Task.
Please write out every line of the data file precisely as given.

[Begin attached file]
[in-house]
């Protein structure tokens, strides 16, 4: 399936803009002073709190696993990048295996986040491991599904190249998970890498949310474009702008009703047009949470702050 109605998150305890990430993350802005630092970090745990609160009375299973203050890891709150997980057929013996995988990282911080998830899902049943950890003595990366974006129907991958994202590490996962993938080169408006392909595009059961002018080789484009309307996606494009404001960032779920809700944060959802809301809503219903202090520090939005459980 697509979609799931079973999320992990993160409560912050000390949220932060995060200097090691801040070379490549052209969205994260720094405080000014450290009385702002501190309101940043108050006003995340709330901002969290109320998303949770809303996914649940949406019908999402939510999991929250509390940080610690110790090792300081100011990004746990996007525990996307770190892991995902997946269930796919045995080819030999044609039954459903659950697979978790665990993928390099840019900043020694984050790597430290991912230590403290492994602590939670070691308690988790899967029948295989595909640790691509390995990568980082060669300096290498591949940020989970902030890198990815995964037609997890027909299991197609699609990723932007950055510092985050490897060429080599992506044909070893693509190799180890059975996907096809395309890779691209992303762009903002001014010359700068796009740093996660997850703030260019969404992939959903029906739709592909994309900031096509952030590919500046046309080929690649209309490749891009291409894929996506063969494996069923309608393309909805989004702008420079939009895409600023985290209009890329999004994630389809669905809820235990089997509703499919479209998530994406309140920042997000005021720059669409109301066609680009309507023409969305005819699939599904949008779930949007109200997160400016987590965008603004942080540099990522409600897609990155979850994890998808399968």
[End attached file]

[in-house]
């Protein structure tokens, strides 16, 4: 399936803009002073709190696993990048295996986040491991599904190249998970890498949310474009702008009703047009949470702050 109605998150305890990430993350802005630092970090745990609160009375299973203050890891709150997980057929013996995988990282911080998830899902049943950890003595990366974006129907991958994202590490996962993938080169408006392909595009059961002018080789484009309307996606494009404001960032779920809700944060959802809301809503219903202090520090939005459980 697509979609799931079973999320992990993160409560912050000390949220932060995060200097090691801040070379490549052209969205994260720094405080000014450290009385702002501190309101940043108050006003995340709330901002969290109320998303949770809303996914649940949406019908999402939510999991929250509390940080610690110790090792300081100011990004746990996007525990996307770190892991995902997946269930796919045995080819030999044609039954459903659950697979978790665990993928390099840019900043020694984050790597430290991912230590403290492994602590939670070691308690988790899967029948295989595909640790691509390995990568980082060669300096290498591949940020989970902030890198990815995964037609997890027909299991197609699609990723932007950055510092985050490897060429080599992506044909070893693509190799180890059975996907096809395309890779691209992303762009903002001014010359700068796009740093996660997850703030260019969404992939959903029906739709592909994309900031096509952030590919500046046309080929690649209309490749891009291409894929996506063969494996069923309608393309909805989004702008420079939009895409600023985290209009890329999004994630389809669905809820235990089997509703499919479209998530994406309140920042997000005021720059669409109301066609680009309507023409969305005819699939599904949008779930949007109200997160400016987590965008603004942080540099990522409600897609990155979850994890998808399968």